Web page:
Britain unveils royal wedding coin
The official coin for Prince William and Kate Middleton's wedding on April 29 was unveiled Thursday, showing the couple's profiles on one side with Queen Elizabeth II's image on the reverse.
The £5 ($8, five-euro) commemorative coin published by the Royal Mint bears a simple text, "William and Catherine, 29 April 2011", and shows the couple looking at each other in profile.
According to the artist's impression of the coin, which the prince has approved, Kate, 29, is smiling naturally, showing her teeth, with her long hair covering her ears, while William, 28, has his mouth slightly open.
In December when it issued a commemorative coin for the couple's engagement, the Royal Mint attracted criticism that it was unflattering to Kate. One commentator suggested she had the "flattened features of a pugilist."
"The official UK royal wedding coin has been designed by Mark Richards, a fellow of the Royal Society of British Sculptors," said a spokeswoman, adding that he had been chosen after an invitation-only tender process.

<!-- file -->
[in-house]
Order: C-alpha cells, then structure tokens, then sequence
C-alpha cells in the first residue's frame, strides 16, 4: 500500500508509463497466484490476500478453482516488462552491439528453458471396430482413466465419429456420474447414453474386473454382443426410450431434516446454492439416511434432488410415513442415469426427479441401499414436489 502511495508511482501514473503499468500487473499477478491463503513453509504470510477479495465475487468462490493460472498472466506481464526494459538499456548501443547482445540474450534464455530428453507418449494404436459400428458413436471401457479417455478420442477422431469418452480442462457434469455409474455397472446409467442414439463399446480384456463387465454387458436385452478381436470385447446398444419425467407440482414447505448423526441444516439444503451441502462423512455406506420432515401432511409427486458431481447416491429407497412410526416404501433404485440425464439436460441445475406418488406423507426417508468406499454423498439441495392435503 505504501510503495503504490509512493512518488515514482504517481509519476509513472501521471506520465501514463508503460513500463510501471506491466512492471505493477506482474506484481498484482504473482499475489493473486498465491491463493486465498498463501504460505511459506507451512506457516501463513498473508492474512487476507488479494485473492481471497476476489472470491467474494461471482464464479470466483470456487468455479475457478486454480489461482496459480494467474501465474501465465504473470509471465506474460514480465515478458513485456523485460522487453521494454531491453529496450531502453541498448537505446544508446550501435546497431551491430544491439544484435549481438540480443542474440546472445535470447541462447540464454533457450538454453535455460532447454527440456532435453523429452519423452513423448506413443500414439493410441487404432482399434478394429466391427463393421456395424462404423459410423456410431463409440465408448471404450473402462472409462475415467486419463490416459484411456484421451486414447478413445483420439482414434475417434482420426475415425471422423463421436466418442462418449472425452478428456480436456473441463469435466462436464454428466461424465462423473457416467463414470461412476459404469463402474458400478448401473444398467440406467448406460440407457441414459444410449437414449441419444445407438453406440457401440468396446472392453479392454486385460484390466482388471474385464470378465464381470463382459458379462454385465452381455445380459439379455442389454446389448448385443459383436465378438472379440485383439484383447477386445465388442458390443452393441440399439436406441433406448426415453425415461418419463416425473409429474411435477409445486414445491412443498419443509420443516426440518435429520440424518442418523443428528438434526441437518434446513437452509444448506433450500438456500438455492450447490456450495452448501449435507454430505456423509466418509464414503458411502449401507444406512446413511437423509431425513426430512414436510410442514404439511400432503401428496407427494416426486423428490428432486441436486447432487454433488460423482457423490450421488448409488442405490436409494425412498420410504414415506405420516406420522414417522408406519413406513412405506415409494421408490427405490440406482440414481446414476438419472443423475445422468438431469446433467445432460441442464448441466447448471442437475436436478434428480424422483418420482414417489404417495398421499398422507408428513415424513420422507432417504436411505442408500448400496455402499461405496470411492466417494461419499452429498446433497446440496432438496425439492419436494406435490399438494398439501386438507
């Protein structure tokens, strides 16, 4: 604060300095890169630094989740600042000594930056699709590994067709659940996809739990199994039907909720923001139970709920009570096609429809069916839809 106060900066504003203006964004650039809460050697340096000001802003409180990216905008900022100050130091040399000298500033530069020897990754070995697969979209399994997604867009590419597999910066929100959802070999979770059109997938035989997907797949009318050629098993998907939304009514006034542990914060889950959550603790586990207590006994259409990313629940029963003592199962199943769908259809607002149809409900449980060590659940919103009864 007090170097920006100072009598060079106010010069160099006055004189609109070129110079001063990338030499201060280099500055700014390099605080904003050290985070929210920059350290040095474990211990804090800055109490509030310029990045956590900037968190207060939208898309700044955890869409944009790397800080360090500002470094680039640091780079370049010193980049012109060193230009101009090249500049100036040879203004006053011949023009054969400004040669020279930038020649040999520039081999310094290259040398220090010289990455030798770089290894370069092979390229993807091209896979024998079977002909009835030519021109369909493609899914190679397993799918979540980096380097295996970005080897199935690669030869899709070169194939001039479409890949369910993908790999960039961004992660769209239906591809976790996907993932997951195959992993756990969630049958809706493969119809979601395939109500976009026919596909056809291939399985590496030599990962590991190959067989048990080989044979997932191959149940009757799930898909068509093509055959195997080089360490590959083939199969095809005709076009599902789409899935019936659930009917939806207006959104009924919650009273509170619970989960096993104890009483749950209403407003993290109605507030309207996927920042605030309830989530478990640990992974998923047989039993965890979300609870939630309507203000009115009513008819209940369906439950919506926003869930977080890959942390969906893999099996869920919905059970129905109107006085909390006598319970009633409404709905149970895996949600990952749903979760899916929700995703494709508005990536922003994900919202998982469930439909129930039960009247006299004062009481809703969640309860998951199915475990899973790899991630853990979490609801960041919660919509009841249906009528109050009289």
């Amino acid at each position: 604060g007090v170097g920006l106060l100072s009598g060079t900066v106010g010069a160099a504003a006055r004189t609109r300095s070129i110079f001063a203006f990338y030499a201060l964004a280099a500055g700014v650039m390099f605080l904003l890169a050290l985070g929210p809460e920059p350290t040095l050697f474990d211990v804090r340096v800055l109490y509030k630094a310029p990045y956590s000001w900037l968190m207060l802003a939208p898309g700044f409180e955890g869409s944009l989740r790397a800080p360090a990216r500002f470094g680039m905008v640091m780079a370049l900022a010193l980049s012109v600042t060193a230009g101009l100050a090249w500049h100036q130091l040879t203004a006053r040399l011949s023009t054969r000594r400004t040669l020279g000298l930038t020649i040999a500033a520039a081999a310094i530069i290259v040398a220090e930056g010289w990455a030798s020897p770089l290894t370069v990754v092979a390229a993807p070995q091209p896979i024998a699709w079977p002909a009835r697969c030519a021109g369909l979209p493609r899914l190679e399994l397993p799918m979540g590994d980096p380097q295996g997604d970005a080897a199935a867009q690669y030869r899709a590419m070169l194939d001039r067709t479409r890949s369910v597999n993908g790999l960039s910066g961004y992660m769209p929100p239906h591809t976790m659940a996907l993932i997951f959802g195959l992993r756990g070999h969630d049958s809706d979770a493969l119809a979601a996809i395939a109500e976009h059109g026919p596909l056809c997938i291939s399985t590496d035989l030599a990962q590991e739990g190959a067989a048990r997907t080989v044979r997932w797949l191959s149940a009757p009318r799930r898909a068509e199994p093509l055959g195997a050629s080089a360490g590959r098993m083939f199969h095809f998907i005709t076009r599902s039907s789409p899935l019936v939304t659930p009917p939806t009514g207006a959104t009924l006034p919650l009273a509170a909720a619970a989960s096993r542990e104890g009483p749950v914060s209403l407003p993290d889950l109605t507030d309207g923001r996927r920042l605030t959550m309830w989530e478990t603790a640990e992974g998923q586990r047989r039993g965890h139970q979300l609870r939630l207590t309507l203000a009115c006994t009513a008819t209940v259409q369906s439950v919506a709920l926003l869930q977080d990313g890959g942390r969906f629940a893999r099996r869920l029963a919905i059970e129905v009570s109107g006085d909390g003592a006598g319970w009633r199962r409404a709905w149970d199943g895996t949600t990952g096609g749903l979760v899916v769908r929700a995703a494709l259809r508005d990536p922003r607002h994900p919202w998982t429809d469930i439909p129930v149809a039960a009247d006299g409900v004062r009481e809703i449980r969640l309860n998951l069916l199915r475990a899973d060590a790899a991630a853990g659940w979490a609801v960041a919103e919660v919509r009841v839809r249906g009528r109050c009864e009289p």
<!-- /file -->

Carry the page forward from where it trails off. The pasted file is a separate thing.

The Royal Mint advisory committee, which is made up of experts in art, design, history and heraldry, selected the design and it was then sent to William for approval.
"With Prince William's full approval received, the coin design was submitted to the chancellor (finance minister) and finally to Her Majesty The Queen for approval," she said.
Although the coin has a value of £5 it costs £9.99 to buy and is available to pre-order from the Royal Mint website. It will receive final legal approval on March 16, at which point it will pass into production.
"Public interest in this great event is already huge, and building every day, so we are anticipating massive demand for these official commemorative coins," said a statement on the Royal Mint's website.
© 2011 AFP